The laws on replacing a U.S. senator who dies or resigns in midterm vary from state to state. Most states allow the governor to appoint a temporary replacement until an election can be held. Several, however, insist that the interim appointee be from the same party as the former senator. In Wyoming, which Republican Sen. Craig Thomas represented until his death last week, the governor must select one of three candidates nominated by the state central committee of the party of the predecessor. This notion of party consistency makes eminent sense.
In states that do not have such restrictions, governors sometimes choose replacements from their own party rather than from the party of the previous senator. In 2002, for example, Minnesota's Independence Party Gov. Jesse Ventura replaced Democratic Sen. Paul Wellstone with fellow Independence Party member Dean Barkley, who had run against Wellstone in 1996 and earned only 7 percent of the vote. Today, some Democrats worry that South Dakota's Republican governor, Mike Rounds, will appoint a Republican to replace Democratic Sen. Tim Johnson, who suffered a brain hemorrhage in December, if Johnson resigns - thereby changing the balance of power in the Senate.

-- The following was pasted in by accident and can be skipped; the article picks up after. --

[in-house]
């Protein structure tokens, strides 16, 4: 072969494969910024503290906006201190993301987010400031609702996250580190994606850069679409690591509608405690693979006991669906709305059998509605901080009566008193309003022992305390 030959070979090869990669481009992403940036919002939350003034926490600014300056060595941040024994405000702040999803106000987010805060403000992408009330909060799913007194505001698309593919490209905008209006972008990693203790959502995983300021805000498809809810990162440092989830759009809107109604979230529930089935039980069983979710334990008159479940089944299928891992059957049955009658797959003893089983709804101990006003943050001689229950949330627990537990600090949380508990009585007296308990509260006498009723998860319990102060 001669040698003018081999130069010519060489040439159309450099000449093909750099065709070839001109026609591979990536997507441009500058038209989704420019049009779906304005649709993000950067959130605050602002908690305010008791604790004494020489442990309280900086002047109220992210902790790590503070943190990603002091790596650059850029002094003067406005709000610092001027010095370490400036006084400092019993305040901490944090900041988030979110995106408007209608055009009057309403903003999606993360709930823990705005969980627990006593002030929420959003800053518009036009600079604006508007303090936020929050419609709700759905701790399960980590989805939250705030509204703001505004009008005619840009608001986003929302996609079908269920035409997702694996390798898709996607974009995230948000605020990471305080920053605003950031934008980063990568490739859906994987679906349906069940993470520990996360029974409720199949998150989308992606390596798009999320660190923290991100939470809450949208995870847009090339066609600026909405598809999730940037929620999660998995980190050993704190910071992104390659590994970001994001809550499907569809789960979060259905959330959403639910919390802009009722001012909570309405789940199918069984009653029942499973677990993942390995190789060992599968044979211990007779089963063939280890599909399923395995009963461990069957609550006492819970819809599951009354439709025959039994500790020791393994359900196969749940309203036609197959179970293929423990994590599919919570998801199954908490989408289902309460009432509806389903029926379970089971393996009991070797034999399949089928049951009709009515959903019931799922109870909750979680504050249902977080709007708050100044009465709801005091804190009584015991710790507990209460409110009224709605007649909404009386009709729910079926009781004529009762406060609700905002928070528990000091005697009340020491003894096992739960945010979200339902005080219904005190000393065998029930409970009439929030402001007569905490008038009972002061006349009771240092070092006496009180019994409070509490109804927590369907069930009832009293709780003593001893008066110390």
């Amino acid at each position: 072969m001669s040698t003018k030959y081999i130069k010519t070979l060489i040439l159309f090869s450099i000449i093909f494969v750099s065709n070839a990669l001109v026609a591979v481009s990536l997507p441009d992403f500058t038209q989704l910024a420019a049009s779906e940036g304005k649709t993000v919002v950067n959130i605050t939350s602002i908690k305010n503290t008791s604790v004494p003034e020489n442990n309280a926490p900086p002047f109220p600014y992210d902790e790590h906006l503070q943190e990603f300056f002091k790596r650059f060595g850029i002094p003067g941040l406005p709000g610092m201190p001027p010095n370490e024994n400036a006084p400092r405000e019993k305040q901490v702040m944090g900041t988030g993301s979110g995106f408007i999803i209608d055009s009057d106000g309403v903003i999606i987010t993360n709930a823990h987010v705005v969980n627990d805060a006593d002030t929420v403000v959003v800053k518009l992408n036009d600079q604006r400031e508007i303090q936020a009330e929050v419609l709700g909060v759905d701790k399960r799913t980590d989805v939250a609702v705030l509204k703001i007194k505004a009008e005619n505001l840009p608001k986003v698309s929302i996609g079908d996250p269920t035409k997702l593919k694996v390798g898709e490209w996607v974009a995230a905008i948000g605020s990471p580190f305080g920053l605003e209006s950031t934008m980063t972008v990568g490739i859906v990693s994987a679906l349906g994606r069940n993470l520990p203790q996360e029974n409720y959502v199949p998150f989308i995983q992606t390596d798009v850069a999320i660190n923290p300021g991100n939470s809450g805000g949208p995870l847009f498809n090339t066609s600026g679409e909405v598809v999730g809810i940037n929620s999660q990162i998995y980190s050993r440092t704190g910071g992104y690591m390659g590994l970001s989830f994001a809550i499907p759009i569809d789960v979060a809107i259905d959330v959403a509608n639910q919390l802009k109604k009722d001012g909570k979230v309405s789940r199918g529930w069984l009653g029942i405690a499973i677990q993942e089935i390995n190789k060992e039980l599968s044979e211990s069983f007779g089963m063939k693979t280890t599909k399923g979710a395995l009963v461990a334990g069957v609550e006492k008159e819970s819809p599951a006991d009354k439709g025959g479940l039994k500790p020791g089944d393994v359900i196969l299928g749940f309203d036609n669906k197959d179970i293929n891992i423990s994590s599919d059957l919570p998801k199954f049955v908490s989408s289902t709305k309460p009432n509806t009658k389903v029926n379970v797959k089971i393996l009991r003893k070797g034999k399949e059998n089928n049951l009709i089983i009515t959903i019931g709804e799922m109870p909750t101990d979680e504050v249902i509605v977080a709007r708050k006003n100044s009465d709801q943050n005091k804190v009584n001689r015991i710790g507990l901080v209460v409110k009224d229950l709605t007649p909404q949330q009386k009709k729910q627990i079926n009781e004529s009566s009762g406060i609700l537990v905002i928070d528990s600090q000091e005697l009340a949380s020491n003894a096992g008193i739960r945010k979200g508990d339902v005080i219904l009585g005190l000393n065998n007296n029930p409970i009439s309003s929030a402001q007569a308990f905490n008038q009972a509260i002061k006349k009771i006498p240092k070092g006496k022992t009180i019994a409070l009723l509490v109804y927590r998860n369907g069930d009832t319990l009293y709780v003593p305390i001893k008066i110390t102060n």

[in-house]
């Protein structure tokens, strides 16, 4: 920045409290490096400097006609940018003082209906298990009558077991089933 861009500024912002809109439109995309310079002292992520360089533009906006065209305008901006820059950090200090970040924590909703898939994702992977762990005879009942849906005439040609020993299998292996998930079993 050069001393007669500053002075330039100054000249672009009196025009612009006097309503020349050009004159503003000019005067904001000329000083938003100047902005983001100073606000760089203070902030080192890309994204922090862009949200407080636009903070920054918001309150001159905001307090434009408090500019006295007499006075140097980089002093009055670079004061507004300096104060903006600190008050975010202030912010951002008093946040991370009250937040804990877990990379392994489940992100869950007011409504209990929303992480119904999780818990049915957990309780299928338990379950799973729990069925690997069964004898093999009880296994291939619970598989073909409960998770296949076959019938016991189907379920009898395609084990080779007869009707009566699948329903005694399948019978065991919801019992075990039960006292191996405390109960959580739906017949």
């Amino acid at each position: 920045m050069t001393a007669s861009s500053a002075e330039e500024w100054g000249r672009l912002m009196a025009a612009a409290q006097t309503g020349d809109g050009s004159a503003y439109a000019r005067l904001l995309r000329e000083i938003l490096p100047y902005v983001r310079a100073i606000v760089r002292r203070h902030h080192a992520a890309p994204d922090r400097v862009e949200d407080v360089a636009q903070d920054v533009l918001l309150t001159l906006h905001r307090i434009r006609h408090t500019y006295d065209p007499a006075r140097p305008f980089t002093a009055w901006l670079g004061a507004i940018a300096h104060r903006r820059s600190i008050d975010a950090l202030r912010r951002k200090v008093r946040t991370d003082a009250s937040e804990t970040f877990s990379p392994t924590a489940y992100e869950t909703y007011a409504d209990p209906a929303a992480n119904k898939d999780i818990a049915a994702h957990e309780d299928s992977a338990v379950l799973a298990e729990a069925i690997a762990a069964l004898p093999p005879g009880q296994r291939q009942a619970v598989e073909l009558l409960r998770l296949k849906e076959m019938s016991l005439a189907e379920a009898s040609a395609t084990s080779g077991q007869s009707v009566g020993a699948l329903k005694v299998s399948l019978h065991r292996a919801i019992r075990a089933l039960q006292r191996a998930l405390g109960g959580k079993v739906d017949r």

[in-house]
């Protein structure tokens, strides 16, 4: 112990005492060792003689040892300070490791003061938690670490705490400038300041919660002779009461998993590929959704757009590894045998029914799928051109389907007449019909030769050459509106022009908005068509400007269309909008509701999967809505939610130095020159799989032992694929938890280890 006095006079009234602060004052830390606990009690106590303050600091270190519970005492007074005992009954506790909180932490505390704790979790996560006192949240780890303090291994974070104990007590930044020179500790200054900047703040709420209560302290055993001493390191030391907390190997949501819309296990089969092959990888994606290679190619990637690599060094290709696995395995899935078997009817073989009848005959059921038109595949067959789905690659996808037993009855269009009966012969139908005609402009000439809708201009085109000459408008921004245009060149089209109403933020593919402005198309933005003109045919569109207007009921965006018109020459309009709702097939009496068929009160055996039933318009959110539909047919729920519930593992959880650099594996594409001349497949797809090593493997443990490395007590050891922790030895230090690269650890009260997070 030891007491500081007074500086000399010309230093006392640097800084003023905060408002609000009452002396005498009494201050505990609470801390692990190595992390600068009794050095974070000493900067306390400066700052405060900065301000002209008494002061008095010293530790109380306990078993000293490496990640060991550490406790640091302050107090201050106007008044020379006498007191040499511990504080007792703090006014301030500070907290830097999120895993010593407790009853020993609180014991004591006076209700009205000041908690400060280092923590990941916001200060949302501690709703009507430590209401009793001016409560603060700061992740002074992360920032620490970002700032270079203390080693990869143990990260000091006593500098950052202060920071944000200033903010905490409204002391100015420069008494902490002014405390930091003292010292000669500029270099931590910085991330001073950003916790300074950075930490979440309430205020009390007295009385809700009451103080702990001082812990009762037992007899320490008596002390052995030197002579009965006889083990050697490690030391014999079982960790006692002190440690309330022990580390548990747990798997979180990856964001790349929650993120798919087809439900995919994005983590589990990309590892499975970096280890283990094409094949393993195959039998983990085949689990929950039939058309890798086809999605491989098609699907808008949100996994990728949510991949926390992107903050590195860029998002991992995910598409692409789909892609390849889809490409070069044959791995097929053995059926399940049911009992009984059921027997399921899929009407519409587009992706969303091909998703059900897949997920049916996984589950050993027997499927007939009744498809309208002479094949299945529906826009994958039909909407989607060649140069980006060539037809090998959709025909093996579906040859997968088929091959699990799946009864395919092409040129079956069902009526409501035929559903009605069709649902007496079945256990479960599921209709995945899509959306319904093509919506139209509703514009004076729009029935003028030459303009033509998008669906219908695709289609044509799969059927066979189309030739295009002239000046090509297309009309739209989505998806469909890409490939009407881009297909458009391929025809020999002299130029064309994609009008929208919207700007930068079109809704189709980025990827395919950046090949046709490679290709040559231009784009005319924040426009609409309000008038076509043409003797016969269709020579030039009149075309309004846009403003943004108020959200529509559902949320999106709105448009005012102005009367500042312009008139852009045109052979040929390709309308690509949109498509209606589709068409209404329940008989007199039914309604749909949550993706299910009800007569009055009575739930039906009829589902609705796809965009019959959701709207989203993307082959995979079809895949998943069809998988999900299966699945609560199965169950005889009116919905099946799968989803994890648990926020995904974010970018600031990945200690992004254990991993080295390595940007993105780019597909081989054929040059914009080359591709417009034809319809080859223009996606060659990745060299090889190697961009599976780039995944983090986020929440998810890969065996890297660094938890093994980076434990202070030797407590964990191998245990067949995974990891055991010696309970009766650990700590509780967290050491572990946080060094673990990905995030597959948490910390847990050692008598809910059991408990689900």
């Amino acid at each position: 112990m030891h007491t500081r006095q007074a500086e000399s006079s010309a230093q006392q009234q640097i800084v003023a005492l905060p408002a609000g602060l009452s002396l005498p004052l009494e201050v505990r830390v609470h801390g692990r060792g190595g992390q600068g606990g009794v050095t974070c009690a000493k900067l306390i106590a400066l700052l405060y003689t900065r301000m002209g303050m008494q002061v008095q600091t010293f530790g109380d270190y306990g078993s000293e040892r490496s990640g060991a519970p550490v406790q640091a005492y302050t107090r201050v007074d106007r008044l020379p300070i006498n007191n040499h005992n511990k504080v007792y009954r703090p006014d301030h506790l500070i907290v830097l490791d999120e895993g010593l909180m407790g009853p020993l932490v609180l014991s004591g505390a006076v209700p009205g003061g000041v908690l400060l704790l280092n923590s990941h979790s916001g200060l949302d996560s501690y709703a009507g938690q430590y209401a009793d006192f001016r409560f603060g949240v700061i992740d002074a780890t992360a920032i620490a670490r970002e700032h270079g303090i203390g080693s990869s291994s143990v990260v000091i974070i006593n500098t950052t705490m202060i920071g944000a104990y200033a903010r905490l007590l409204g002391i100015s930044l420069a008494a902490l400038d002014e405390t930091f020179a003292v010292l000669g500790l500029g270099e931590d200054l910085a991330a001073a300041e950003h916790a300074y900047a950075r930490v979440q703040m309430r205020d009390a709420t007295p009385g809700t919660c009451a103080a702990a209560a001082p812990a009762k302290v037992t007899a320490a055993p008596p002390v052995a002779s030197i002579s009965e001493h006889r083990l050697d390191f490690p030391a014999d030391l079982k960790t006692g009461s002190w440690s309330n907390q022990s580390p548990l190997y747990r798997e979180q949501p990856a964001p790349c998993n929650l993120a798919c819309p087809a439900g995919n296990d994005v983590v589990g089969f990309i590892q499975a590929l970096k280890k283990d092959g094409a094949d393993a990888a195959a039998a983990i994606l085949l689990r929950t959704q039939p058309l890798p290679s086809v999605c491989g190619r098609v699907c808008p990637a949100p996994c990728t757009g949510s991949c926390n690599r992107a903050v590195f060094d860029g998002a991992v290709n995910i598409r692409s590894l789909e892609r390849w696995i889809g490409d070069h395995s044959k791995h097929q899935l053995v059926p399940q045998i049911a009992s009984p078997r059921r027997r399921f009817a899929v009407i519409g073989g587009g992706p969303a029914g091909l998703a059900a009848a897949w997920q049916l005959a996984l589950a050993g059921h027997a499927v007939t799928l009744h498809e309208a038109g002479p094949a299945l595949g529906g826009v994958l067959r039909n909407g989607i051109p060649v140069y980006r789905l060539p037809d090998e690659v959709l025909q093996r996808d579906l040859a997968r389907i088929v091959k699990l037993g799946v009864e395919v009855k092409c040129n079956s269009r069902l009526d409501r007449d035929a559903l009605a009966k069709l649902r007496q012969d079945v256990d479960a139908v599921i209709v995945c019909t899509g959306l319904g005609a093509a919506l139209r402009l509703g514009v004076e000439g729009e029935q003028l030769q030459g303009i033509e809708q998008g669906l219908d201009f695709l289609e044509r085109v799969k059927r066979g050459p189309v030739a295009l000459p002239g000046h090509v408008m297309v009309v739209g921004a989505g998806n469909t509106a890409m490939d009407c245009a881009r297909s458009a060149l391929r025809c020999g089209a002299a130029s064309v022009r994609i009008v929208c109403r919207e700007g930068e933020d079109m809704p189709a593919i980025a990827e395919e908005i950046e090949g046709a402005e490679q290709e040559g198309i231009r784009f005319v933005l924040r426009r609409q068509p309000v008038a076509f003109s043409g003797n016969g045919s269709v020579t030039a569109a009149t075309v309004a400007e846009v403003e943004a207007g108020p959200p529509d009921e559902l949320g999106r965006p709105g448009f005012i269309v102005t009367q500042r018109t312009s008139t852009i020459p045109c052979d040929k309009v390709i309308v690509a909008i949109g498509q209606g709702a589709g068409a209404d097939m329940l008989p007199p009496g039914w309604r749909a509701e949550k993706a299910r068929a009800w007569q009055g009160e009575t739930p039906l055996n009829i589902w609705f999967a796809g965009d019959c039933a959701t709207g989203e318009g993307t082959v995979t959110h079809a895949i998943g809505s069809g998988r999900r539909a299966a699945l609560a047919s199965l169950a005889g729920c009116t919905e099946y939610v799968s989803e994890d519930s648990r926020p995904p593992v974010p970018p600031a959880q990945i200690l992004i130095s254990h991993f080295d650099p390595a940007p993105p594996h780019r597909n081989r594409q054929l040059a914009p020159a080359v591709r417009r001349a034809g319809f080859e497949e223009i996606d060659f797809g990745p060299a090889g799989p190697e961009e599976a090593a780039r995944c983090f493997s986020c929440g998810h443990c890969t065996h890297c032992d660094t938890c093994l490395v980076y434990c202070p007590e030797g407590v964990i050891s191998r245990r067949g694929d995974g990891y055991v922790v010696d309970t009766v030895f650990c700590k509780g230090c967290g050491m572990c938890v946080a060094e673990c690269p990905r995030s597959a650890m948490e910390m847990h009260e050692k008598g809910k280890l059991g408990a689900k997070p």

Some legal scholars question the constitutionality of laws that place restrictions on the governor's temporary replacement, as the 17th Amendment does not clearly give state legislatures the power to participate in these appointment decisions. Experts disagree about this, however, and such laws are unlikely to be challenged in court.
It makes sense to allow interim representation rather than live with a vacancy until the next election. But it doesn't make sense to allow the governor (as under Maryland and Virginia laws) to shift the party makeup of the Senate. Making sure that the governor appoints an interim politician from the same party as the previous officeholder preserves the will of the electorate.
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